TDS deducted by the person making a payment is done at TDS rates stipulated by the tax department. The person making the payment after charging TDS is called the deductor. And the company and the person receiving such payment is called the deductee.

The deductor is responsible for deducting TDS before crediting the payment and depositing the same with the government. TDS is deducted regardless of the mode of payment, that is, cash, cheque or credit. Further, TDS is linked to the PAN of the person receiving the payment.

Thus, TDS is in line with the “pay as you earn” scheme better known as withholding tax in many countries such as the USA. It advocates dividing the responsibility of collecting tax between the person deducting such a tax and tax administration. Furthermore, it leaves the government with a regular flow of cash.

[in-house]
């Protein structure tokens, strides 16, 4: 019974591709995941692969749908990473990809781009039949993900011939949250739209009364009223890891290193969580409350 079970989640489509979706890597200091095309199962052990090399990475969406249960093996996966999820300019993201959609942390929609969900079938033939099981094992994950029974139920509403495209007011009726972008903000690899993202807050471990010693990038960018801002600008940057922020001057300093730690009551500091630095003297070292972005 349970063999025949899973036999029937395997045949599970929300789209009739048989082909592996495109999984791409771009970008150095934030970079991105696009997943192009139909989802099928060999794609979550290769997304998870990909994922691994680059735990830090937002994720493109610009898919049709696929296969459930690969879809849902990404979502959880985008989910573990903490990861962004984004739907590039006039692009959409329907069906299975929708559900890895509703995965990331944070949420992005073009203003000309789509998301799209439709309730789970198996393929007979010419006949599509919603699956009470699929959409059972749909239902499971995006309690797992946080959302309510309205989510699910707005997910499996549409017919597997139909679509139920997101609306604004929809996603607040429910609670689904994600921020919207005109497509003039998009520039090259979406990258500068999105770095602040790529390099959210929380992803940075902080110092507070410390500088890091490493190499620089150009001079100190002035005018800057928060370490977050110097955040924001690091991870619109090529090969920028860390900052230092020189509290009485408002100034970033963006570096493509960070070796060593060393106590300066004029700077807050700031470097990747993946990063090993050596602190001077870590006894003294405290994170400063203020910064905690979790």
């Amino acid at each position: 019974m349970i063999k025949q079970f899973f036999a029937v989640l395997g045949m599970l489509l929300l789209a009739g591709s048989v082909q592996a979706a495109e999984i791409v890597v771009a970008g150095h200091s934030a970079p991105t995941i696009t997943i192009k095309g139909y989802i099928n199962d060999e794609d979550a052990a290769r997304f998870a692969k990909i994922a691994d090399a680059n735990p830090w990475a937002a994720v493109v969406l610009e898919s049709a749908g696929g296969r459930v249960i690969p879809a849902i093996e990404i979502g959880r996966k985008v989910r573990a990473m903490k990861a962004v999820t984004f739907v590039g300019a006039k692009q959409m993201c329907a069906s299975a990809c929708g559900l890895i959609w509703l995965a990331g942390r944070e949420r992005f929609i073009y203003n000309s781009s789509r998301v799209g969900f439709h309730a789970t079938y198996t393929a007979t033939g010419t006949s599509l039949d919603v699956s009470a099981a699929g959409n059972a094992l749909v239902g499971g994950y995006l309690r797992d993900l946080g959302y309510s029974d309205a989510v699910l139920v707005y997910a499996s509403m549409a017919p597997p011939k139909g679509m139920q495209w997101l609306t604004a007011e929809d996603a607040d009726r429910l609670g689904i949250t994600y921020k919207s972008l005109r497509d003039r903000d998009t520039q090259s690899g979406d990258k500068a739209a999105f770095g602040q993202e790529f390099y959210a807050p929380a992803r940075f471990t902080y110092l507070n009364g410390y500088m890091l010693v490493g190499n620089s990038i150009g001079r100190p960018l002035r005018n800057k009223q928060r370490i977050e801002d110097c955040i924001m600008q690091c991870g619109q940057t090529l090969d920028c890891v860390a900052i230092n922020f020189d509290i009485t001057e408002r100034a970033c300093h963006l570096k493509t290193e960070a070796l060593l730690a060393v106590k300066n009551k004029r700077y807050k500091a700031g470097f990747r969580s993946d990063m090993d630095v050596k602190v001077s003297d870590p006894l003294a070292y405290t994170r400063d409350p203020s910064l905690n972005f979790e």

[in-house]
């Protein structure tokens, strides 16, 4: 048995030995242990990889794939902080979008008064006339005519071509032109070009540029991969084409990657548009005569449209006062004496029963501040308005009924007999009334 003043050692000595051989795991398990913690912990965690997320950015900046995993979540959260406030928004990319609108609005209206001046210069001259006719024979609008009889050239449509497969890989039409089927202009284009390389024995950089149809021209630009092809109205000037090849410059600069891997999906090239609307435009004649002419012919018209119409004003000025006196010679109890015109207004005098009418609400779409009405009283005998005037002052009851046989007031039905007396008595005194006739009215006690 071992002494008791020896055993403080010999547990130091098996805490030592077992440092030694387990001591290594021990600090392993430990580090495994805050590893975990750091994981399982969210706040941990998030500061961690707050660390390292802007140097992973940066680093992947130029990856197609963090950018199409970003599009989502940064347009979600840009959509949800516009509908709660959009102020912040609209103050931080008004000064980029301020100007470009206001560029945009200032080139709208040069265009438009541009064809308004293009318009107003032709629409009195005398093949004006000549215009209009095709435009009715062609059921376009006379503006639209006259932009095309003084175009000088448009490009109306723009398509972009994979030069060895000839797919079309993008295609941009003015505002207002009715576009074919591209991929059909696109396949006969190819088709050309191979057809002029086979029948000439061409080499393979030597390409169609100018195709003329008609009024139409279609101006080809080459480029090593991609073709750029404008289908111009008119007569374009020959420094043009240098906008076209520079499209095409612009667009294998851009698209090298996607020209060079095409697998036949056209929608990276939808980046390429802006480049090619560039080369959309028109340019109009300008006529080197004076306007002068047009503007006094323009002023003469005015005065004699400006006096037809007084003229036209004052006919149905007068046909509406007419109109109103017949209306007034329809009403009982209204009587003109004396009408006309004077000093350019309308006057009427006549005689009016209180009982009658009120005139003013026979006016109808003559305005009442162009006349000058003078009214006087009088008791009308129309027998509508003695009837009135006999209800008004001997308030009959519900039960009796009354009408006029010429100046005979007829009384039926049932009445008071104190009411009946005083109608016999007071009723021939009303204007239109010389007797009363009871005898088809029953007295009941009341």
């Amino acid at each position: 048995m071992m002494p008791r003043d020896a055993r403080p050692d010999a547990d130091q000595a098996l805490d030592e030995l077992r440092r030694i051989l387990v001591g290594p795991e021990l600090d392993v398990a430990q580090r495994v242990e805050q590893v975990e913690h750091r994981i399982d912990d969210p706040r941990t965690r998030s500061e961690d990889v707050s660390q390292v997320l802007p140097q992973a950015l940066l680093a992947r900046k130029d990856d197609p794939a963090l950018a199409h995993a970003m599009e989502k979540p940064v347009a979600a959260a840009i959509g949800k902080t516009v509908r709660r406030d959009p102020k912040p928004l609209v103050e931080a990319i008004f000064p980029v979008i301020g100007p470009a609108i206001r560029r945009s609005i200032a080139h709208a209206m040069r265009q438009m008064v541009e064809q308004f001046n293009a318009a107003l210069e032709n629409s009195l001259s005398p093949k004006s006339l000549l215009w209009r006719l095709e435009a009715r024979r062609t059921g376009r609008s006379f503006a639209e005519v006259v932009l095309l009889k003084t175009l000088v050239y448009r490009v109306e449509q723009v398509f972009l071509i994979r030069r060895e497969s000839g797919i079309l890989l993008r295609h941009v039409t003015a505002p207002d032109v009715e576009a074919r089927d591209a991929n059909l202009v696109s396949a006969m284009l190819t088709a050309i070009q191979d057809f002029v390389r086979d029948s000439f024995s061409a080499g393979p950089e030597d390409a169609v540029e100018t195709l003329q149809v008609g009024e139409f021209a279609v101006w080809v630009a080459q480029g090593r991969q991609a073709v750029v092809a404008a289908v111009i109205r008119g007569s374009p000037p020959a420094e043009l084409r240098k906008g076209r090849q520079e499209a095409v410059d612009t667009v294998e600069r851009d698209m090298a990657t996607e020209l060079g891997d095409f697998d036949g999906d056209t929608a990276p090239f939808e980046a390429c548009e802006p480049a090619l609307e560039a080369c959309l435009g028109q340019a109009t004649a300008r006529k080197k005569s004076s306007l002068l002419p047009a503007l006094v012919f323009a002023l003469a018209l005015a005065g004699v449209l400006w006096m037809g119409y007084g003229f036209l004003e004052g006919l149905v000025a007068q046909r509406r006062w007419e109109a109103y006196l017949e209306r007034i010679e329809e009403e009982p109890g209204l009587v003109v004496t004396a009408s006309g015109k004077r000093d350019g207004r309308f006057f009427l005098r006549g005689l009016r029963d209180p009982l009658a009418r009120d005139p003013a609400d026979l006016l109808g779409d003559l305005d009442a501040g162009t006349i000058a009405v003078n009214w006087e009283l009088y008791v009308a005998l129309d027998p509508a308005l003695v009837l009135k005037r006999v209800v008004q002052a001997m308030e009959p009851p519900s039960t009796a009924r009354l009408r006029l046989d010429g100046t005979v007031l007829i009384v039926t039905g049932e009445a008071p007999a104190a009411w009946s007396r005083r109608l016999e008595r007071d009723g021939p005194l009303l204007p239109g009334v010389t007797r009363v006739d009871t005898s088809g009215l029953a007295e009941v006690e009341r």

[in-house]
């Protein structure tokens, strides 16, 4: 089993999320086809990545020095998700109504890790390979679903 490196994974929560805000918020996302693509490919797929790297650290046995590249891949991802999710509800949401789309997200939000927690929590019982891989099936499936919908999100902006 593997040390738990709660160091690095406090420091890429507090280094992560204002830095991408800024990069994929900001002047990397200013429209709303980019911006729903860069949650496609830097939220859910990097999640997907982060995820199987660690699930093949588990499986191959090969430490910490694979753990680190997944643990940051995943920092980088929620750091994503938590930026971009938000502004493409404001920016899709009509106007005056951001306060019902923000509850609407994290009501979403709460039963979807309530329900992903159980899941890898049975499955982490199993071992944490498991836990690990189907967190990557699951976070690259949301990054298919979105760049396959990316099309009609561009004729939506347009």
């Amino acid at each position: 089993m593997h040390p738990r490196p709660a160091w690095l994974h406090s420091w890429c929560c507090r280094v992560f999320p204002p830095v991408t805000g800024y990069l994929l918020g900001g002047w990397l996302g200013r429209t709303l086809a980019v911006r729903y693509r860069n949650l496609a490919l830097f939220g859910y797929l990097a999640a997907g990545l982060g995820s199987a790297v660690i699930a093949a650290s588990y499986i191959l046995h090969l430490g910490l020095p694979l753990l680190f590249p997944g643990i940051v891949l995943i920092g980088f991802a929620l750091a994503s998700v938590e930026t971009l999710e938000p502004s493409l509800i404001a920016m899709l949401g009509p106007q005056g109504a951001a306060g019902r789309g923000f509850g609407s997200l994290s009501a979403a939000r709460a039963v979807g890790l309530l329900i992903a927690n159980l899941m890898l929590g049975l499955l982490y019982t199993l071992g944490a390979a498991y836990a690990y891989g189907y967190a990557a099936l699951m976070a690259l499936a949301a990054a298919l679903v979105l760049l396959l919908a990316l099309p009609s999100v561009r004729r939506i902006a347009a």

Features of TDS

TDS is modest both in terms of different incomes that come under its purview and the share of tax collected at the time of payment in India. However, more than 80% of the tax is collected in the form of TDS in countries like USA and Canada.

Thus, following are some of the features of Tax Deducted at Source:

  • It is the responsibility of person making payment to deduct or collect tax at source.
  • These specific set of people responsible for deducting tax at source are required to have a tax deduction account number.
  • The time for payment of TDS to the government is stipulated by the tax authorities.
  • The tax deductor is responsible for issuing the Certificate of TDS to the taxpayers in prescribed form and within the specified time period.
  • The deductors responsible for deducting TDS are required to file quarterly statements of TDS return.